Test-Driven Development for Epsilon

Test-Driven Development (TDD) is an approach to software development that advocates writing tests before implementation. TDD has many advantages when compared to other forms of development, in which tests are often an after-thought. Proponents argue that TDD produces clean interfaces, minimal implementations and a suite of tests that can be used to guard against regressions. (See “TDD by Example,” Beck and, to some extent, “Refactoring,” Fowler).

In the past, we’ve been reluctant to construct automated unit tests for Epsilon, largely because we lacked structures and processes for constructing and checking models in the context of a testing framework, such as jUnit.

Since developing HUTN, we’ve been discovering/inventing/hallucinating patterns for constructing and checking models that allowed us to construct tests that were readable and malleable. This week, we wanted to make an enhancement to EOL, and, using these patterns, I was able to do so in a (more) test-driven manner.

EOL defines distinct operators for comparing expressions and for performing assignment. The concrete syntax is = for the former and := for the latter. We’ve found that we’ve had a few reports of code like the following:

var a : Integer;
a = 2;

EOL compares a and 2 in the second line, rather than assigning a to 2.

We decided that we could change EOL to rewrite statements whose first operator was = to an equivalent statement whose first operator was :=

I started by defining some tests that exercised the EOL execution engine with the old behaviour and with the new behaviour:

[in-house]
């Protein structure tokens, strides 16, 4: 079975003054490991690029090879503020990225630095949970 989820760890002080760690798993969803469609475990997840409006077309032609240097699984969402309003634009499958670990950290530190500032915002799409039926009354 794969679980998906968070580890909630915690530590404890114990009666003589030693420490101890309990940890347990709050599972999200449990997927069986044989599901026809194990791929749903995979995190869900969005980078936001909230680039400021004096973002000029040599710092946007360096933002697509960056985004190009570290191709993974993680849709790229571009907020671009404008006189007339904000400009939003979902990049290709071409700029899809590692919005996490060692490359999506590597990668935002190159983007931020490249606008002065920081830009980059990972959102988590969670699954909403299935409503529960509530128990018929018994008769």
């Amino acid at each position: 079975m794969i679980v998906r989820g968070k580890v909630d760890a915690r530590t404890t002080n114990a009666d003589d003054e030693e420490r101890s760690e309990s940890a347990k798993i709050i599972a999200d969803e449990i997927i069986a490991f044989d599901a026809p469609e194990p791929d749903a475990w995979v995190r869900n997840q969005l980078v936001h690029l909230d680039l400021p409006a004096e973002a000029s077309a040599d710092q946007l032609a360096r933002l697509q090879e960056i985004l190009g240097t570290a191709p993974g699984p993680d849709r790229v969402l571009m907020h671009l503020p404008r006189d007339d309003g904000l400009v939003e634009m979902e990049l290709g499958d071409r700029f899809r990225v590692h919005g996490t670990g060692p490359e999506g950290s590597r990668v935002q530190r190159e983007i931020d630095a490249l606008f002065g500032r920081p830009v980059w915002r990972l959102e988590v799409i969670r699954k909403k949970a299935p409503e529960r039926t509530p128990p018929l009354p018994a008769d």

private static final EolEvaluator evaluator = new EolEvaluator();

@Test
public void assignment() {
	evaluator.execute("var a; a := 1 + 2;");
	assertEquals(new EolInteger(3), evaluator.evaluate("a"));
}

@Test
public void equalityActsAsAssignment() {
	evaluator.execute("var a; a = 1 + 2;");
	assertEquals(new EolInteger(3), evaluator.evaluate("a"));
}

I’m using the EolEvaluator class, which decorates the EOL execution engine and can be used to execute small snippets of EOL code.

The first test passed, and the second test failed as expected. Typically, we’d now define some unit tests on the unit that needs to change to accommodate those changes, but I’ll leave that as an exercise for your imagination.

Crucially, because I’d used TDD, I felt comfortable editing a piece of code that I’d not developed, and never touched before – I had tests that verified (to some extent) my work. Plus, we’ve got tests that guard against regression in this part of EOL.

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2 Responses to Test-Driven Development for Epsilon

  1. Pingback: Test-Driven Development for Epsilon « Eclipse, Java and more

  2. Pingback: New in Epsilon 0.8.5 « Epsilon Weblog

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